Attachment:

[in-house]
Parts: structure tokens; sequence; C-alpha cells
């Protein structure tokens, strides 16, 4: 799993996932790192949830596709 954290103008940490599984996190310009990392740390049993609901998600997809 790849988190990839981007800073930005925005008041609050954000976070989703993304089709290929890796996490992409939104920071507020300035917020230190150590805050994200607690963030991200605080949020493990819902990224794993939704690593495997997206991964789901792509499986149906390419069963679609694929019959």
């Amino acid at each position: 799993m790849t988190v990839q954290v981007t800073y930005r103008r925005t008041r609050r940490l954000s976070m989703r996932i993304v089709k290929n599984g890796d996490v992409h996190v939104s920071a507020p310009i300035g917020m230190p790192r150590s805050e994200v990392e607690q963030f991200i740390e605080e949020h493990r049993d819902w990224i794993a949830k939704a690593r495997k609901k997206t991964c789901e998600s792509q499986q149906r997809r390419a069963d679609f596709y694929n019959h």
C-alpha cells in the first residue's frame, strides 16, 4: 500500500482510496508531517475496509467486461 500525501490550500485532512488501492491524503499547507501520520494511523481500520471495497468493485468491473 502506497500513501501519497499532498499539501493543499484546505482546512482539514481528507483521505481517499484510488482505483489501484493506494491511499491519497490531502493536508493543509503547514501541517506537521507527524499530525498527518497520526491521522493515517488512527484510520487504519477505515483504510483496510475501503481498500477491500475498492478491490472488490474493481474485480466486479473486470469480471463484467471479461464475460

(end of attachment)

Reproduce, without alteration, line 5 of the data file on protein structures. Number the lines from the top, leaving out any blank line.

C-alpha cells in the first residue's frame, strides 16, 4: 500500500482510496508531517475496509467486461 500525501490550500485532512488501492491524503499547507501520520494511523481500520471495497468493485468491473 502506497500513501501519497499532498499539501493543499484546505482546512482539514481528507483521505481517499484510488482505483489501484493506494491511499491519497490531502493536508493543509503547514501541517506537521507527524499530525498527518497520526491521522493515517488512527484510520487504519477505515483504510483496510475501503481498500477491500475498492478491490472488490474493481474485480466486479473486470469480471463484467471479461464475460